UT's RTF Department Changes Focus During the Pandemic

Revamped production curriculum emphasizes safety on the set

Ya'Ke Smith (left) with UT RTF students on the set of his short film "Brother" (Photo by Deleigh Hermes)

UT's RTF Department Changes Focus During the Pandemic

How do you make a show in the middle of a pandemic? That's the number one question facing the film and TV industries right now, but UT Austin's Department of Radio-Television-Film is solving a very particular variant of that conundrum: How do you teach filmmaking in a pandemic? Department Chair Noah Isenberg said that the shift will be complicated, "but unlike the spring, when we had to turn on a dime and generate a remote learning alternative under intense pressure – halting all production with very little advance warning – we've had a few months to plan out our courses with more foresight and experience."

The first change is in course structure, emphasizing theory-based film and media studies classes, offered either as remote learning on Canvas or Zoom, or as hybrid remote/in-person classes. This creates one accidental positive: Isenberg said, "There are more opportunities for non-majors to take RTF courses than when we're more severely restricted by classroom size."

It's the production courses that require the greatest degree of reconsideration. Over the summer, the department has drafted a coronavirus production safety pamphlet, drawing on internal consultation, industry guidelines like the Safe Way Forward report drafted by the craft unions, and documents drafted by other universities. Experience has already taught the authors that plans may change. Associate Professor and filmmaker Ya'Ke Smith said, "There were moments over the summer when we thought we had it covered, and then something crazy would happen and we'd go, OK, we have to burn that plan up."

The details may shift, but the overall emphasis is on increased health and safety training and reduced campus contact hours: For example, students will no longer simply check out equipment as needed but instead receive complete shooting packages. Staff will also help to rework scripts to allow for social distancing and fewer people on set. "That big party scene you had? You may have to take that out," Smith said.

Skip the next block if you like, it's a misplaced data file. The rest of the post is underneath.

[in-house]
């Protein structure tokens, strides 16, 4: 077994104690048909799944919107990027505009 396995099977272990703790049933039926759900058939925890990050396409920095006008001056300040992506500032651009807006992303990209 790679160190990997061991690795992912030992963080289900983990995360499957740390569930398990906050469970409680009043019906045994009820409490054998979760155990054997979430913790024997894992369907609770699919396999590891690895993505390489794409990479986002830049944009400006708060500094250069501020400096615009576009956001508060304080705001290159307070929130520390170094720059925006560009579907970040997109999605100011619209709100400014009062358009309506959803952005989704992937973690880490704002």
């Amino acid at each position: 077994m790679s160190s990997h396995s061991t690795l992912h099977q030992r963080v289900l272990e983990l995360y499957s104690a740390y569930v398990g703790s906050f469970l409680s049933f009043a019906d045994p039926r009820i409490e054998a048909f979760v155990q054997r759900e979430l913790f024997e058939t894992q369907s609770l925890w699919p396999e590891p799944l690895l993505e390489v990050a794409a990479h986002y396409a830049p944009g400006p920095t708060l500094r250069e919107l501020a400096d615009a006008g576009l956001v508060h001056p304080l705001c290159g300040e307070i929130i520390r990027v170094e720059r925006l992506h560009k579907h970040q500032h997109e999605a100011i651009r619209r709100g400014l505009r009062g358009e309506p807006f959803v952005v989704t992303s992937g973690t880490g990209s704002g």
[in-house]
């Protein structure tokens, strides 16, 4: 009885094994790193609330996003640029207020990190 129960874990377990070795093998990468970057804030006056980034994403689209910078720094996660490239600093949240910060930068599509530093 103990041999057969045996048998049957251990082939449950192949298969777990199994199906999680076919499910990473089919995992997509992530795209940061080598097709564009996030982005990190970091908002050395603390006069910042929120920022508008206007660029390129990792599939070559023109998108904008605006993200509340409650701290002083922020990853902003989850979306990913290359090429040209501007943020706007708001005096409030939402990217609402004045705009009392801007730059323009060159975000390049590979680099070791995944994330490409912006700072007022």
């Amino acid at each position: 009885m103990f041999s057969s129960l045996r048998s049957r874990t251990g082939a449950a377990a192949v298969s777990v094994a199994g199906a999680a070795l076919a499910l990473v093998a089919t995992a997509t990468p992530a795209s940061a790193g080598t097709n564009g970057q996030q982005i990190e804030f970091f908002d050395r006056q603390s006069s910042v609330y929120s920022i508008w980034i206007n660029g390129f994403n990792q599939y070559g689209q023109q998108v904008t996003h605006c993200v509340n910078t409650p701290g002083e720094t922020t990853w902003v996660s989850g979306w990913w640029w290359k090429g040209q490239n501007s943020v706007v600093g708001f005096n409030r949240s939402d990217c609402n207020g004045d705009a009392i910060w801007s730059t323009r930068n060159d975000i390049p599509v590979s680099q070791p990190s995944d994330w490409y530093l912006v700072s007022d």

The department also had to shift the timetable, due to the university's decision to end in-person teaching at Thanksgiving. All production will have to be wrapped up by the Thanksgiving break on Nov. 25, and the final, remote week of the semester will be reserved for critical evaluation and final edits. Isenberg admitted that the courses will not add up to "a 'normal' semester, but we believe they will be a viable and meaningful alternative."

For Smith, the department's other big challenge is handling the non-academic needs of students. Last October, he was announced as associate dean for diversity, equity, and inclusion for the entire Moody School of Communications (including RTF, journalism, advertising, communications studies, and communications disorders). The purpose of the position was never to simply shift demographics but to create what he called "an equitable level of education for our students." Under normal circumstances, he said, this involves faculty members being "hyper aware" of challenges facing students, and working with them to ensure they get the support they need. With coronavirus throwing everything in the air, and many students facing more uncertain home lives than ever, he sees the need for "maximum accommodations." As someone who worked his way through college, holding down three jobs, he wants students to know that "we are working on a culture of care, and what I mean is that our students can come to us with those problems. ... If you can't access the internet, or you're working the 4am shift, there is no sense of shame with that."

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